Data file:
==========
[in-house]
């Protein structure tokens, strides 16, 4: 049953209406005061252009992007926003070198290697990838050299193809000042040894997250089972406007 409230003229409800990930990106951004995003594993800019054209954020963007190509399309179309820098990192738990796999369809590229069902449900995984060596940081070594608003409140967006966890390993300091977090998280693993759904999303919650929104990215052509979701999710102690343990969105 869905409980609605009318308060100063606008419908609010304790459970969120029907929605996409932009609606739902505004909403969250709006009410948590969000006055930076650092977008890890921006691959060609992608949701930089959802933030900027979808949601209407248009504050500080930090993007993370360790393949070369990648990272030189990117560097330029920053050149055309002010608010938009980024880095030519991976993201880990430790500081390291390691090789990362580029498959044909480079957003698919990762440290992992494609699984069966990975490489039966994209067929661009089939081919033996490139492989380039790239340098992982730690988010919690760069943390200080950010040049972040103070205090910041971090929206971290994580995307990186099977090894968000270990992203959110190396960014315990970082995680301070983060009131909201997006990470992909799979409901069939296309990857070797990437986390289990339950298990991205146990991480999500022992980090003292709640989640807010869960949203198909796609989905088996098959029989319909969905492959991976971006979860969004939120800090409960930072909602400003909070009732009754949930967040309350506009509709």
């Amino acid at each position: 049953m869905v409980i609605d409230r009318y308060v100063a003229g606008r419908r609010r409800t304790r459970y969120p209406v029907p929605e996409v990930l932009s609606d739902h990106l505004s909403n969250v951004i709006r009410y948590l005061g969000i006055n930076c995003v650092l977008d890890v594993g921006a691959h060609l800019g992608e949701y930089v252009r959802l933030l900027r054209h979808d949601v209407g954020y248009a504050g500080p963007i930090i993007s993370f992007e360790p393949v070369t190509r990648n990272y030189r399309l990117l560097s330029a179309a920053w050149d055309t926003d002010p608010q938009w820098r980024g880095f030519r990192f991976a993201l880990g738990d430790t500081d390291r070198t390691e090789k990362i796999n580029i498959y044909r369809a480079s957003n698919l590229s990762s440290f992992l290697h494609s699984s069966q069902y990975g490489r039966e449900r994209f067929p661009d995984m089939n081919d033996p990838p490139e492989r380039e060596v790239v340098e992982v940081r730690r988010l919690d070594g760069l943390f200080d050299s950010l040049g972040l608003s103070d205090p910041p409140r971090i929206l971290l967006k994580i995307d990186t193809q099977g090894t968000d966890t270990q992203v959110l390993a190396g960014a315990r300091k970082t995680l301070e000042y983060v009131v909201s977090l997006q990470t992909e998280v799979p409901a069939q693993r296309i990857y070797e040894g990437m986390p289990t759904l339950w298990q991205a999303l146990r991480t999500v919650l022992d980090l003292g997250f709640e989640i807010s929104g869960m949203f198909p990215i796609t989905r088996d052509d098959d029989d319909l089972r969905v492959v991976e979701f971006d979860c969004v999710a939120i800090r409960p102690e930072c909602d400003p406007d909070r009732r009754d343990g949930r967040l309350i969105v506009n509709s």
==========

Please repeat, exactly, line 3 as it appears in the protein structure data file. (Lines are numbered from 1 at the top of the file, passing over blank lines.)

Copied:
């Amino acid at each position: 049953m869905v409980i609605d409230r009318y308060v100063a003229g606008r419908r609010r409800t304790r459970y969120p209406v029907p929605e996409v990930l932009s609606d739902h990106l505004s909403n969250v951004i709006r009410y948590l005061g969000i006055n930076c995003v650092l977008d890890v594993g921006a691959h060609l800019g992608e949701y930089v252009r959802l933030l900027r054209h979808d949601v209407g954020y248009a504050g500080p963007i930090i993007s993370f992007e360790p393949v070369t190509r990648n990272y030189r399309l990117l560097s330029a179309a920053w050149d055309t926003d002010p608010q938009w820098r980024g880095f030519r990192f991976a993201l880990g738990d430790t500081d390291r070198t390691e090789k990362i796999n580029i498959y044909r369809a480079s957003n698919l590229s990762s440290f992992l290697h494609s699984s069966q069902y990975g490489r039966e449900r994209f067929p661009d995984m089939n081919d033996p990838p490139e492989r380039e060596v790239v340098e992982v940081r730690r988010l919690d070594g760069l943390f200080d050299s950010l040049g972040l608003s103070d205090p910041p409140r971090i929206l971290l967006k994580i995307d990186t193809q099977g090894t968000d966890t270990q992203v959110l390993a190396g960014a315990r300091k970082t995680l301070e000042y983060v009131v909201s977090l997006q990470t992909e998280v799979p409901a069939q693993r296309i990857y070797e040894g990437m986390p289990t759904l339950w298990q991205a999303l146990r991480t999500v919650l022992d980090l003292g997250f709640e989640i807010s929104g869960m949203f198909p990215i796609t989905r088996d052509d098959d029989d319909l089972r969905v492959v991976e979701f971006d979860c969004v999710a939120i800090r409960p102690e930072c909602d400003p406007d909070r009732r009754d343990g949930r967040l309350i969105v506009n509709s």